Meanwhile, everyone else was left to bask in the warm post-Travis glow, celebrating together. Jesse, George and Rob from the pro shop are chatting amiably with members Merrick McQuillan and Noel Volpe. Bob, Bob and Henry are trading stories at the bar with contestants. General manager Jimmy Gilchrist is sharing a laugh with Chef Tony, who brandishes his cleaver and slices a rack of lamb. And the "under the clock club" gathers for am impromptu picture.
And with them, the ghosts of the past all raise their glasses and toast the glory of Travis's name. That's the beauty of Garden City. With the right kind of eyes, you can see what people have seen for centuries.
The other winners in the various flights of the 100th Walter J. Travis Invitational were (seeds in parenthesis):
Devereux Emmet Flight
Jerry Chang (6) over Greg Rolff (13) 6&5.
C.B. Macdonald Flight
Keven Gai (8) over Daniel Macdonald (2) 5&4. Gai was the lowest seed in this bracket and the lowest seed to win a flight this year.
Robert Trent Jones Flight
Steve White (2) over Kirk Kashevaroff (5) 2&1
William H. Taft Cup
Pat Pierson (5) over Robert Shawger (7) 6&5
Eisenhower Cup (Senior Legends)
Chuck Wagner (8) over Pat Tallent (2) in 22 Holes. There were 16 players in this bracket. As an aside, Wagner has one of the most eccentric putting styles in golf. A tall, burly man, his tiny putter barely reaches his knees. He spreads his legs nearly twice the width of his shoulders and then kneels over putts like a football center. But as Fox Sports broadcaster Steve Czaban famously said, you can't fault a guy for a funny swing if he wins with it. Just look at Jim Furyk.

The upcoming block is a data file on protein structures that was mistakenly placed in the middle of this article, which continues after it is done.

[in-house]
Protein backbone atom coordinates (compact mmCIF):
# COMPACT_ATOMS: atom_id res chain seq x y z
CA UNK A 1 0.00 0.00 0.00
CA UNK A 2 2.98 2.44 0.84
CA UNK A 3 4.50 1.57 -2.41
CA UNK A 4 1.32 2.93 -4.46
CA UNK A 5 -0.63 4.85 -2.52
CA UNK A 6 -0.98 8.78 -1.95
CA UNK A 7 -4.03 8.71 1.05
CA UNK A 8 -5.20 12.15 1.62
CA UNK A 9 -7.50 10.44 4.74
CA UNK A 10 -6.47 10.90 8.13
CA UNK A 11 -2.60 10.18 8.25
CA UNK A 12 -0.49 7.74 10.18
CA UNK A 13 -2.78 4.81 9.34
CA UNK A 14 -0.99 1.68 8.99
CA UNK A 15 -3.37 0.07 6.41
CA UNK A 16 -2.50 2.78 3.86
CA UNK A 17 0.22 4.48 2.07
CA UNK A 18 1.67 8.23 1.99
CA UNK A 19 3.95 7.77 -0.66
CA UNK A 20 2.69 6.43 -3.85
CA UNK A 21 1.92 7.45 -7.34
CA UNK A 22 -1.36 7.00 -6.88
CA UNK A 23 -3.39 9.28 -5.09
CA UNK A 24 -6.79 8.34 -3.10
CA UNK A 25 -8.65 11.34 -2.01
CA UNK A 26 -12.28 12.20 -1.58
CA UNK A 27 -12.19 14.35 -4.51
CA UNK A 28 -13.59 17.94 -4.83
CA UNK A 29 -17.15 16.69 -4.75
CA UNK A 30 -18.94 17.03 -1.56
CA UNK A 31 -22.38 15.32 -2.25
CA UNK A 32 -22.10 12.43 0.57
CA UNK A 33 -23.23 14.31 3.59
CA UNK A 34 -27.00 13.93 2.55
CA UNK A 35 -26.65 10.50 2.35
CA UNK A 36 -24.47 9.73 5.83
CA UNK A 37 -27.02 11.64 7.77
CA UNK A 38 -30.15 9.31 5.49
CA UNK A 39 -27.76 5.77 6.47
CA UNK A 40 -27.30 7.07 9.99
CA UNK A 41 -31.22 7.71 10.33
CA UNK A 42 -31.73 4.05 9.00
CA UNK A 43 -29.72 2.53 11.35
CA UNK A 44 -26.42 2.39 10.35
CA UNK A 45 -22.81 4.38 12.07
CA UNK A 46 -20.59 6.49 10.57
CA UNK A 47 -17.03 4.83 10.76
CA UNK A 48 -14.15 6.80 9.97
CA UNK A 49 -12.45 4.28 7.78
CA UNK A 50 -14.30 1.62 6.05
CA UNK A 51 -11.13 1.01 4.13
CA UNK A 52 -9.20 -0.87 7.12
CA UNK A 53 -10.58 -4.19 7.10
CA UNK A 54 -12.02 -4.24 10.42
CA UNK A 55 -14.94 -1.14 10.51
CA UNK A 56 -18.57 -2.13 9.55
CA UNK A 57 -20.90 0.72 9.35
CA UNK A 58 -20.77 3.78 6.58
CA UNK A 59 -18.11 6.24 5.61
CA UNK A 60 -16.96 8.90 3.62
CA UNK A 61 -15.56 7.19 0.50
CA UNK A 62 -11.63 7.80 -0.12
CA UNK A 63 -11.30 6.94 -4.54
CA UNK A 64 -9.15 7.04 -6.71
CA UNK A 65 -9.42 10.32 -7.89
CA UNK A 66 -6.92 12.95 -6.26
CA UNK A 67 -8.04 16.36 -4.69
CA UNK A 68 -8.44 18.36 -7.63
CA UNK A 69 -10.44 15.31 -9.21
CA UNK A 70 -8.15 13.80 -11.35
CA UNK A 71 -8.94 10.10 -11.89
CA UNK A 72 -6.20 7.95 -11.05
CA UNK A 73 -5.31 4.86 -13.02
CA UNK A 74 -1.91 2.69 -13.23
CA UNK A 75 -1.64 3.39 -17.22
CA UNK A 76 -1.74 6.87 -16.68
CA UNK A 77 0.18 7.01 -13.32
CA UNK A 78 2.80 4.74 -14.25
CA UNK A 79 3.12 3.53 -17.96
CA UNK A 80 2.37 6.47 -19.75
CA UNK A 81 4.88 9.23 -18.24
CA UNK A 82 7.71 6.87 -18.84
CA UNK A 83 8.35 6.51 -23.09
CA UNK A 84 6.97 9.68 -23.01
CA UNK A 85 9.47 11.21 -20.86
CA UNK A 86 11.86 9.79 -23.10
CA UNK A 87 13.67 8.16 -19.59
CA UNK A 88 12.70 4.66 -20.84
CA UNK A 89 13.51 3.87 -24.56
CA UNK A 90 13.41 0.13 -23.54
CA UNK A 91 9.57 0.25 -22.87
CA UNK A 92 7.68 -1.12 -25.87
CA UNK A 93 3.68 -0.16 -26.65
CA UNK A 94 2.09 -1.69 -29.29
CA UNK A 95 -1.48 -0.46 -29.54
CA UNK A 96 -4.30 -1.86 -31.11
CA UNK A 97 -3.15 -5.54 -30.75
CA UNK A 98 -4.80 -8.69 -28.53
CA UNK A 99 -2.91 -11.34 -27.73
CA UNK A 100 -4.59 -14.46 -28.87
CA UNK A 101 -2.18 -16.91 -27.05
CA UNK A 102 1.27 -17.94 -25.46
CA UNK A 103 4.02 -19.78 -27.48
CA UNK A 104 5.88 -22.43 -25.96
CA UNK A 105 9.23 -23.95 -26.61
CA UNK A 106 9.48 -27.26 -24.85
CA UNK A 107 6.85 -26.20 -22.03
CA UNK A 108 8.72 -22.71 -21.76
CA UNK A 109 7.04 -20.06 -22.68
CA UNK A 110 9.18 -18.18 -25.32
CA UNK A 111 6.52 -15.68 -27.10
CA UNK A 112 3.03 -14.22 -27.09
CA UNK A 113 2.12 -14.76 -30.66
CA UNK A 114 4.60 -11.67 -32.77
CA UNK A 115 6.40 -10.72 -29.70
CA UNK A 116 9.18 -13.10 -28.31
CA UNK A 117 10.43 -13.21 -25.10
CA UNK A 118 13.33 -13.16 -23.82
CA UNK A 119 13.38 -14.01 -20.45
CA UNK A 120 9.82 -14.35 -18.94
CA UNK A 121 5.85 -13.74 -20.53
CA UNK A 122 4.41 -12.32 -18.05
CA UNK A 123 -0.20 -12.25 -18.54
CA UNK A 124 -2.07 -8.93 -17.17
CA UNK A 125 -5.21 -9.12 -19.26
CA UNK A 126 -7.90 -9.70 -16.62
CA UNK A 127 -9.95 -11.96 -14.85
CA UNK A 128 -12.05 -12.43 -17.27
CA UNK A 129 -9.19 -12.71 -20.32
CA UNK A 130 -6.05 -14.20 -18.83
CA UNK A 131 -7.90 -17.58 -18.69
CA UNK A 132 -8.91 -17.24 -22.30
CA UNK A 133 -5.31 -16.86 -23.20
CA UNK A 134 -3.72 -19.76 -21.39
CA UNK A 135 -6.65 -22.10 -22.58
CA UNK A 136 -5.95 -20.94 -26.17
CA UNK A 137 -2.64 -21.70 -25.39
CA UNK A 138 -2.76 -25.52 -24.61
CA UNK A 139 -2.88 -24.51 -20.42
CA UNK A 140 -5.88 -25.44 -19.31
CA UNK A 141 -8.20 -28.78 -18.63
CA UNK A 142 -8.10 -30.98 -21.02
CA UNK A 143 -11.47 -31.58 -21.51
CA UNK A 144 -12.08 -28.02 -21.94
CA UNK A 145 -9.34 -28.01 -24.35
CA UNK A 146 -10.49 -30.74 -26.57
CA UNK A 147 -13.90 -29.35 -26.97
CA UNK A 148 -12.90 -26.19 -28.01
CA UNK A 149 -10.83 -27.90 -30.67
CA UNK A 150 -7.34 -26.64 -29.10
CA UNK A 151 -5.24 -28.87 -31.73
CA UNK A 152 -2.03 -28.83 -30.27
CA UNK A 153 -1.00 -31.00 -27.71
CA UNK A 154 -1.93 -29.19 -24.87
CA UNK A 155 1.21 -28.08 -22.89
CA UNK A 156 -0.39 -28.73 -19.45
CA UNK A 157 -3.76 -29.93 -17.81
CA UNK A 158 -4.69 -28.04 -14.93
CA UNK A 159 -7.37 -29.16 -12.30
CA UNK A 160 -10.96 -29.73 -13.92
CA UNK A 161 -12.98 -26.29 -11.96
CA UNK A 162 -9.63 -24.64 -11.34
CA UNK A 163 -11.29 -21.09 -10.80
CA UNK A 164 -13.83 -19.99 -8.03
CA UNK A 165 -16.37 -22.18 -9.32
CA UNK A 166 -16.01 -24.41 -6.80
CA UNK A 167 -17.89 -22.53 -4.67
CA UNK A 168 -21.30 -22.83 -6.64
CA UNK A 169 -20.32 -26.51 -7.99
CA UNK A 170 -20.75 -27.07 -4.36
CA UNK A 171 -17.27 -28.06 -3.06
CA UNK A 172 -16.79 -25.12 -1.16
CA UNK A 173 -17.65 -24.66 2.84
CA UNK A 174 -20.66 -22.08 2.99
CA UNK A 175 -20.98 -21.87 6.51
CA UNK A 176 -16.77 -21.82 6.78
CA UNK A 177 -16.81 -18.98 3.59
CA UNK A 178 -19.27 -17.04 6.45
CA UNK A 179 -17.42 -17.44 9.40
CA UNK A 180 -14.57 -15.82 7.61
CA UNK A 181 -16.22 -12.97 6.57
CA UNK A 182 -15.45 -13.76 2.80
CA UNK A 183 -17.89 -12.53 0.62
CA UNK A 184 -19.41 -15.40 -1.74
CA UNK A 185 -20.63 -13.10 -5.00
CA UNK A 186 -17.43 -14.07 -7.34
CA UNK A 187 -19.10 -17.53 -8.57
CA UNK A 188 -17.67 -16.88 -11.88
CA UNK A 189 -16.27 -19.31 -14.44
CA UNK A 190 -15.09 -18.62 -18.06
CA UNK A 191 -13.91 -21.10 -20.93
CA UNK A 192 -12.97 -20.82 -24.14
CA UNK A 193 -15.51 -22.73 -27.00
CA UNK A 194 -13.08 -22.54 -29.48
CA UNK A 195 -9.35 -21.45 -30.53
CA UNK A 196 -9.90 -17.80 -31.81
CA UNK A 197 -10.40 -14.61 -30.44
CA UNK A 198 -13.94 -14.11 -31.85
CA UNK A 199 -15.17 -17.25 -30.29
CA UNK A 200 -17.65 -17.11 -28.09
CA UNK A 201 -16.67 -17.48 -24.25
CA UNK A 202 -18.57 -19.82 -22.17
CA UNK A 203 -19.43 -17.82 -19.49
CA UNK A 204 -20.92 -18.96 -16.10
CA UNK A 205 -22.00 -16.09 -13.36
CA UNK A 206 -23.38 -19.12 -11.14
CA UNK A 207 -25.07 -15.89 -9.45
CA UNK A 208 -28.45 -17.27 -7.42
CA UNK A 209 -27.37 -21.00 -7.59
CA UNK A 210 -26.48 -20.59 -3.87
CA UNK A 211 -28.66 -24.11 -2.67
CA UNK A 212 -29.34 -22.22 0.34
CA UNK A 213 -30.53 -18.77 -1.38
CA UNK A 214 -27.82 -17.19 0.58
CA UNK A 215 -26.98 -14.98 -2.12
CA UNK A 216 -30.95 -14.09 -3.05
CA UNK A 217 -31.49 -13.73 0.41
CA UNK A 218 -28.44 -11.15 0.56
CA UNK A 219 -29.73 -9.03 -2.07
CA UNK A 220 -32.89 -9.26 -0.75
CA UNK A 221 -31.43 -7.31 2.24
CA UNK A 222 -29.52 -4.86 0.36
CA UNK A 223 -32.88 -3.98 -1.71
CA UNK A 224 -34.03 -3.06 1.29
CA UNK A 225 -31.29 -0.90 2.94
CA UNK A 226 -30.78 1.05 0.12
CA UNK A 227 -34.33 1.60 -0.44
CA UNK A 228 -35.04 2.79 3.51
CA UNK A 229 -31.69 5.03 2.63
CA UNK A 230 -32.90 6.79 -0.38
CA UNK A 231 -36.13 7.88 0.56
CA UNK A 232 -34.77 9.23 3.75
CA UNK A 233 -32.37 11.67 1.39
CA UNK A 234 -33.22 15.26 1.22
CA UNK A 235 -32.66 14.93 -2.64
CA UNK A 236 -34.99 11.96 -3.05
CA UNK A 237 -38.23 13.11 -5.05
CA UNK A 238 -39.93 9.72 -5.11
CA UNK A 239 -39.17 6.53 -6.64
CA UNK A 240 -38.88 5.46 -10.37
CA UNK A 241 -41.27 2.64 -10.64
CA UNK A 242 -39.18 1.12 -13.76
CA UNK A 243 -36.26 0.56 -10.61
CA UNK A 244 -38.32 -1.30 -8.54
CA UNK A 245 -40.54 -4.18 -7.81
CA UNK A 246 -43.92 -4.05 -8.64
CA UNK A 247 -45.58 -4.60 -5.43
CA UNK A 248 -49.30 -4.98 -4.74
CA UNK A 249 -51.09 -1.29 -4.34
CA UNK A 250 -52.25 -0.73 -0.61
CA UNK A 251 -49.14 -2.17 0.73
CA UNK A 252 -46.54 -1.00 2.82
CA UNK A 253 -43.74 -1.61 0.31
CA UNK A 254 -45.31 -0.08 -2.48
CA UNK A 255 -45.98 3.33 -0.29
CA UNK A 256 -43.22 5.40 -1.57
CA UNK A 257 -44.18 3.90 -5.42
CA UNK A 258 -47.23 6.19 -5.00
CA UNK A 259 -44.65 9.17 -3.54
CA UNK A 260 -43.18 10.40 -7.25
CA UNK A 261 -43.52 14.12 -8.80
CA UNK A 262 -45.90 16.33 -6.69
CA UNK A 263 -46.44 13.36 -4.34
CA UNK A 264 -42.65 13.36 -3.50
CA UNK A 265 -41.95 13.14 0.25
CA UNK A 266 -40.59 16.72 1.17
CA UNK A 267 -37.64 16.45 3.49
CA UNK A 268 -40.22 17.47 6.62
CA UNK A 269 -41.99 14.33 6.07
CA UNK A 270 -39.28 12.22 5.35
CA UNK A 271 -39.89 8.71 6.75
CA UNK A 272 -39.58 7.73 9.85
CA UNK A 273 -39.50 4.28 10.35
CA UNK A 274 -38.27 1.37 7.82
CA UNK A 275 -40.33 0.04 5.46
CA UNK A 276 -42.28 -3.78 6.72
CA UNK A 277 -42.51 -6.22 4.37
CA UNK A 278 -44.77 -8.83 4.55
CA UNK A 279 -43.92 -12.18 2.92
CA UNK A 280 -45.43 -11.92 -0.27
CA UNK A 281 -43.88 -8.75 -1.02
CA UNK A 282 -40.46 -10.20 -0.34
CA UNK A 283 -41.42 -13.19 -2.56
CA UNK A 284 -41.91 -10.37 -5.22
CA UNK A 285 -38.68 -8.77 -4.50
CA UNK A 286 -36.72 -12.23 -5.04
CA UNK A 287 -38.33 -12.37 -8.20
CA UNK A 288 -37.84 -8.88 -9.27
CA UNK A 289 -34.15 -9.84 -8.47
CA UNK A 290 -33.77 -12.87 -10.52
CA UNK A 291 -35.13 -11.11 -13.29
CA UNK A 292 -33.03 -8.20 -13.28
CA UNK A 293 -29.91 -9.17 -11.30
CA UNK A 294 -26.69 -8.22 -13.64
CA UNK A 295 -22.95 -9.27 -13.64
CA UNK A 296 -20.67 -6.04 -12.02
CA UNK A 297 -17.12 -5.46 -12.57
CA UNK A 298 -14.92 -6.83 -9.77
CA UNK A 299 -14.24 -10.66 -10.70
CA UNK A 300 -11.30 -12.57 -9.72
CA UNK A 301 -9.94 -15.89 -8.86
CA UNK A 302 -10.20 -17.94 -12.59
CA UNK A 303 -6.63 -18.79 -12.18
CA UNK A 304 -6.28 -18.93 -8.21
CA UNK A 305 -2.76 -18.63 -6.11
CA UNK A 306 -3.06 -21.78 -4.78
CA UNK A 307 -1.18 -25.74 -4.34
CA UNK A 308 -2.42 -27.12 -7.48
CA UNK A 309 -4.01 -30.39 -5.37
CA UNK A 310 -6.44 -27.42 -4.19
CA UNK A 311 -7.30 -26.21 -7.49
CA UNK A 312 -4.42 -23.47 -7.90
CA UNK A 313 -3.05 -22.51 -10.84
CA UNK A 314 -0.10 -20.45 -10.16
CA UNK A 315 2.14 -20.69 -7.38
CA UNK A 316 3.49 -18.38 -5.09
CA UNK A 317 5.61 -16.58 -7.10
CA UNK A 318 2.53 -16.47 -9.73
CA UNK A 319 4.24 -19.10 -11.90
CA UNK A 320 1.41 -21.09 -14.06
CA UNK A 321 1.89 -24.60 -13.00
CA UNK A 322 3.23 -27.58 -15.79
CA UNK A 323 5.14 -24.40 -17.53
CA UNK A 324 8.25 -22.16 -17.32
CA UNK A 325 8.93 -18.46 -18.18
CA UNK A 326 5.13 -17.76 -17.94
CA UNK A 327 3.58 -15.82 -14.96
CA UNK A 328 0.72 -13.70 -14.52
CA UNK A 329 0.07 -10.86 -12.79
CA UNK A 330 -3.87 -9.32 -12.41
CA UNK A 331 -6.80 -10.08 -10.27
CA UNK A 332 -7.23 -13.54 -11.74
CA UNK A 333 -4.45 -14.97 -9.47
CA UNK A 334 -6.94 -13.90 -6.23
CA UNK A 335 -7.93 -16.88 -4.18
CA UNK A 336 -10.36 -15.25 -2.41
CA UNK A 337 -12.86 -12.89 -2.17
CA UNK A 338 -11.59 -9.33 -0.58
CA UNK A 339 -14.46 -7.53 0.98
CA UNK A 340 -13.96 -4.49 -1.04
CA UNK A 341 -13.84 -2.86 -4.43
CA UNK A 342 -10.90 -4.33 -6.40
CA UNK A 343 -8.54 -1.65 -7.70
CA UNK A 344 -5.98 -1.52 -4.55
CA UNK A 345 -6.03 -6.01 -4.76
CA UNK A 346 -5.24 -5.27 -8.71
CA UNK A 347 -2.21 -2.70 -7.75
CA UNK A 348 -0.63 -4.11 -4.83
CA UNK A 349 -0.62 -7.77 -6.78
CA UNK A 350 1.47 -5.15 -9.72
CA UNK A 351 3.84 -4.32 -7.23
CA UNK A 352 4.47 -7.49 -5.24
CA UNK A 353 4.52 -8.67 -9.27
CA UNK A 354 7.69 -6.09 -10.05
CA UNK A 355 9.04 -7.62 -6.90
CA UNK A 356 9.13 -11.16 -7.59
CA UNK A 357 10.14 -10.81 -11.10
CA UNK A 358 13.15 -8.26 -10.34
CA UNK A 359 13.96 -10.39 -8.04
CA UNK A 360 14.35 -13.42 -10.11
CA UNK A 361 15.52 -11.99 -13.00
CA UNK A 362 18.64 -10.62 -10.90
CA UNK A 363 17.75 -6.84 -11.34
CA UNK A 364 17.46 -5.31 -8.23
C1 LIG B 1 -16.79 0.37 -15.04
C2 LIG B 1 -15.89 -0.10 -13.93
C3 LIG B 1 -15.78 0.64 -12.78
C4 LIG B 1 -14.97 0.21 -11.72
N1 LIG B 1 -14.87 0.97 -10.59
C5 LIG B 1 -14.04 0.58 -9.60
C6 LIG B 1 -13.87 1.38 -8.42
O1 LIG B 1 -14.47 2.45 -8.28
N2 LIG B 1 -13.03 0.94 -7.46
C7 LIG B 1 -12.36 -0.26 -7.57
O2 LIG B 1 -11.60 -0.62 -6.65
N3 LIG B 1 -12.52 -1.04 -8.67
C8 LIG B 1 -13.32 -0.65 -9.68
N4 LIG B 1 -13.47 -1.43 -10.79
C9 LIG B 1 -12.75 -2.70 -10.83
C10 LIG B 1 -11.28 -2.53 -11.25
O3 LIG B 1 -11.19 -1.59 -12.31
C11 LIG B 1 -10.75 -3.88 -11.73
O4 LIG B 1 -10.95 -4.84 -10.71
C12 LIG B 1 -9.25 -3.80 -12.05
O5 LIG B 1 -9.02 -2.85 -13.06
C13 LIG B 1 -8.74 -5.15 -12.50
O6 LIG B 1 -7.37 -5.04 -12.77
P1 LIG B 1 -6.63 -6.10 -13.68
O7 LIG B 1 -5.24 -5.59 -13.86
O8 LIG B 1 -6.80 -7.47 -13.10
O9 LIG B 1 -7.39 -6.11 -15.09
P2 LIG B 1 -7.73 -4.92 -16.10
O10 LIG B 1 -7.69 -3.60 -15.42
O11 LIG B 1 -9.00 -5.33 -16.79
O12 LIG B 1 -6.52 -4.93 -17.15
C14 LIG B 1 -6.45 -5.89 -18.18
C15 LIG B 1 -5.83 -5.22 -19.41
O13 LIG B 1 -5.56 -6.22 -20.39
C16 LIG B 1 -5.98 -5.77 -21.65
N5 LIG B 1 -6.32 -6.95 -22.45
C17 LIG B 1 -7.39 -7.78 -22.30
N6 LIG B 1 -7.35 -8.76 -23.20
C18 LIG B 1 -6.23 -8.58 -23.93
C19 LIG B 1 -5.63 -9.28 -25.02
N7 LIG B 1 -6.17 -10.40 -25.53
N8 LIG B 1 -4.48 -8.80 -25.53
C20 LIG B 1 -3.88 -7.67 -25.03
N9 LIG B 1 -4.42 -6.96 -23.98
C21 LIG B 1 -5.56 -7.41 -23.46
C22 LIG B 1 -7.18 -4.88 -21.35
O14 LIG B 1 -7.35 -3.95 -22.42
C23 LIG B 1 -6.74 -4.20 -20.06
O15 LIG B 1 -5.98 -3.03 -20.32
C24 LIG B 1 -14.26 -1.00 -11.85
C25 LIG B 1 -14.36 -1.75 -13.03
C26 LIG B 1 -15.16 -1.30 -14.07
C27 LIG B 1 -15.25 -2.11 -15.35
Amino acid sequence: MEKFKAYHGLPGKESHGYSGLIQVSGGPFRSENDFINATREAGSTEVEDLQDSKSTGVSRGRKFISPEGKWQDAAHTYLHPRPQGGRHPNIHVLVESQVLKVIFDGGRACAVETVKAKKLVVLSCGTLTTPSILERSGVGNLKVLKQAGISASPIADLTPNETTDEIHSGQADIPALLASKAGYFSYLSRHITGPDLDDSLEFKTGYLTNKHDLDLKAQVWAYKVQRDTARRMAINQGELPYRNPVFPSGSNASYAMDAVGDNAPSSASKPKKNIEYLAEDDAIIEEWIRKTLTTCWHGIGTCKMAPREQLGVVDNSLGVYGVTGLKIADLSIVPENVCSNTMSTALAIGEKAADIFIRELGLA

Since launching his first golf writing website in 2004, http://www.jayflemma.thegolfspace.com, Jay Flemma's comparative analysis of golf designs and knowledge of golf course architecture and golf travel have garnered wide industry respect. In researching his book on America's great public golf courses (and whether they're worth the money), Jay, an associate editor of Cybergolf, has played over 220 nationally ranked public golf courses in 37 different states. Jay has played about 1,649,000 yards of golf - or roughly 938 miles. His pieces on travel and architecture appear in Golf Observer (www.golfobserver.com), Cybergolf and other print magazines. When not researching golf courses for design, value and excitement, Jay is an entertainment, copyright, Internet and trademark lawyer and an Entertainment and Internet Law professor in Manhattan. His clients have been nominated for Grammy and Emmy awards, won a Sundance Film Festival Best Director award, performed on stage and screen, and designed pop art for museums and collectors. Jay lives in Forest Hills, N.Y., and is fiercely loyal to his alma maters, Deerfield Academy in Massachusetts and Trinity College in Connecticut.